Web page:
What very few in the anti-Scientology scene fail to comprehend is the fact that the human body is subject to so many different variables and contraindications that it is impossible for any medical professional to be 100% certain of any diagnosis. Any competent psychiatrist will admit that drug treatment is most often hit or miss and that most psychiatric diagnoses are subjective and likewise, most psychiatric disorders can only be determined through a subjective process of elimination. There is no scientific or biological test to find out if someone is schizophrenic or bipolar. It’s all mostly trial and error.

        But Ortega and his fans don’t care about science and medicine. They just get off on bullying Scientologists, since they’re such a safe target. Ortega will never have the cojones to attack and belittle Islam the way he does Scientology. And that speaks volumes as to his utter lack of character and class.

  5. ‘So who would you listen to on the subject of ‘cults’? Scientists with actual data, or anti-cultists with no quantitative data whatsoever?’

    I observed the likes of Melton, Davis, Lewis and a couple of others from academia being led by the nose through a finely orchestrated production put on by the Office Of Special Affairs and the LRH PPRO Office at Saint Hill, I think that was 2000. Now, the RPF was pulled off of their grueling slave labour two weeks before, they were given good food, lots of rest and very carefully coached on every possible aspect of the expected line of questioning. They were even allowed to watch television and particularly the ongoing FA Cup league so that they would appear up to date on current affairs. I mean, it was a joke, myself and other SO memebers and indeed, the RPFers, were sniggering at how cleverly the wool had been pulled over the eyes of these fuddy-duddy researchers.

    Hmmm… Let’s go to Syria for a moment. Who would you believe about ISIS atrocities? The Yazidi people brutalized by ISIS fanatics and the women sold off into sex slavery? Or a CNN account?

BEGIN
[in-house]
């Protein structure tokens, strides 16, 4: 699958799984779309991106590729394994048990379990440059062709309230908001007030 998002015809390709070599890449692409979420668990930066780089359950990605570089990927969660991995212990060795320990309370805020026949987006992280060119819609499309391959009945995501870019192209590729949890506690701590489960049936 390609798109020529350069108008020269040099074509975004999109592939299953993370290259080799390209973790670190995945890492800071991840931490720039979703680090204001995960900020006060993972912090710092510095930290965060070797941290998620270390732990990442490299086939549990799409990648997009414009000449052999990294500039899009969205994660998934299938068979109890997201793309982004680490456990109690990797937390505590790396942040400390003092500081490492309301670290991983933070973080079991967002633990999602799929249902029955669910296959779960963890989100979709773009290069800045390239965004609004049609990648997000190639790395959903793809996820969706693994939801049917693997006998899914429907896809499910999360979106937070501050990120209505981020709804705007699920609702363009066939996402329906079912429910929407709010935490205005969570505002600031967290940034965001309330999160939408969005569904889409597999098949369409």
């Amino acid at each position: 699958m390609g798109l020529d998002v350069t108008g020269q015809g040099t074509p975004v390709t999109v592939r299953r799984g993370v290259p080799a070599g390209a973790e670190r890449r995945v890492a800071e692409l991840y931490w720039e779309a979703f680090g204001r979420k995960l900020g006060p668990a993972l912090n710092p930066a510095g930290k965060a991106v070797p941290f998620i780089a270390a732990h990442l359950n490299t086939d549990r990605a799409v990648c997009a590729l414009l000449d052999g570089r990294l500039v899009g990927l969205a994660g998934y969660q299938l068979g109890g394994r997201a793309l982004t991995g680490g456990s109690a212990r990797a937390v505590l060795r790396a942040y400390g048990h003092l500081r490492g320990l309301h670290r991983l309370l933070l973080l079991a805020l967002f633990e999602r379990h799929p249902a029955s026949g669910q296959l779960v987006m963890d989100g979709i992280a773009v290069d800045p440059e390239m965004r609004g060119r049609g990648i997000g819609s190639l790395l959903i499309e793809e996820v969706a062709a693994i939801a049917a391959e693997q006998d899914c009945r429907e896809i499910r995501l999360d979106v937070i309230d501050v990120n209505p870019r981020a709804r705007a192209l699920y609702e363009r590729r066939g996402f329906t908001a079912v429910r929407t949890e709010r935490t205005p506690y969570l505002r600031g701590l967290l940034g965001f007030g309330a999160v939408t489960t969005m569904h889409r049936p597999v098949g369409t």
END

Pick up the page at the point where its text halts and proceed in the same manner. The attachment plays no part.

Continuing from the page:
Now I would love to know what the ‘actual data’ these scientists have.

    • Hello John. Welcome back to AlanzosBlog.

      I am sure that your account of a Scientology PR stunt for those specific people who were trying to collect objective information on Scientology is true. But there is work done by other social scientists that is not tainted with this kind of “PR Area Control” that you describe. Can you hold out the possibility that some of these “religious studies types” and “apologists” “shills” and “quacks” as Tony Ortega and others in the anti-cult movement pejoratively describe them, might somehow have gotten hold of some information of use?

      I mean, just because they were paraded in front of you like Red Cross members at a concentration camp says nothing about them, and everything about Scientology. Why should they be tainted by Scientology’s attempts at deception?

      For an example of useful quantitative information generated by social scientists, Eileen Barker’s book “The Making of a Moonie“. Have you read it?

      It documents the recruitment processes of the Unification Church in the late 70’s – at a time when the moonies were being accused of using “mind control” to recruit new members. She shows that 90% of the people at those weekend retreats where “mind control” was said to be used, did not join. And the overwhelming majority who did join left within 2 years. I’ve seen similar rates of drop off as a staff member in missions of Scientology for 8 years.

      What does that say about the POWER of these ‘mind control techniques’ that are supposedly the reason you joined a cult?

      Could there be other reasons you joined a cult than “mind control”?

      Great to see you here, John. Your book “The Complex” is definitely one of the better Ex-Member accounts of life in Scientology’s Sea Org.